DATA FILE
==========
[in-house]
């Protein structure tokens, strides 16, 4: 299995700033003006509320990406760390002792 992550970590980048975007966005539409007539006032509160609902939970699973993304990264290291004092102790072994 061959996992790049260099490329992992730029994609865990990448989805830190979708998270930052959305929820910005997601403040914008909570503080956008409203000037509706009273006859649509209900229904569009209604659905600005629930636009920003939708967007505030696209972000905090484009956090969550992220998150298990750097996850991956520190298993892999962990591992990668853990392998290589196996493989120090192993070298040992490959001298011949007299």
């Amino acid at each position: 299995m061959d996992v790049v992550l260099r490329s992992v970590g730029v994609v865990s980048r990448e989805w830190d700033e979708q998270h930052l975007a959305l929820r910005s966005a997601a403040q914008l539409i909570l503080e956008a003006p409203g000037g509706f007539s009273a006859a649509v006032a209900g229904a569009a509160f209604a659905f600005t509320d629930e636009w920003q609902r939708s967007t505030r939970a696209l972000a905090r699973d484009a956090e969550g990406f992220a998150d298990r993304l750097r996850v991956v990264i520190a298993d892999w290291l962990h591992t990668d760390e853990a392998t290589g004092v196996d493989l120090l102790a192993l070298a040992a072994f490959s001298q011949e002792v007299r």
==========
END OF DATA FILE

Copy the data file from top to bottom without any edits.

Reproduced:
[in-house]
């Protein structure tokens, strides 16, 4: 299995700033003006509320990406760390002792 992550970590980048975007966005539409007539006032509160609902939970699973993304990264290291004092102790072994 061959996992790049260099490329992992730029994609865990990448989805830190979708998270930052959305929820910005997601403040914008909570503080956008409203000037509706009273006859649509209900229904569009209604659905600005629930636009920003939708967007505030696209972000905090484009956090969550992220998150298990750097996850991956520190298993892999962990591992990668853990392998290589196996493989120090192993070298040992490959001298011949007299």
């Amino acid at each position: 299995m061959d996992v790049v992550l260099r490329s992992v970590g730029v994609v865990s980048r990448e989805w830190d700033e979708q998270h930052l975007a959305l929820r910005s966005a997601a403040q914008l539409i909570l503080e956008a003006p409203g000037g509706f007539s009273a006859a649509v006032a209900g229904a569009a509160f209604a659905f600005t509320d629930e636009w920003q609902r939708s967007t505030r939970a696209l972000a905090r699973d484009a956090e969550g990406f992220a998150d298990r993304l750097r996850v991956v990264i520190a298993d892999w290291l962990h591992t990668d760390e853990a392998t290589g004092v196996d493989l120090l102790a192993l070298a040992a072994f490959s001298q011949e002792v007299r």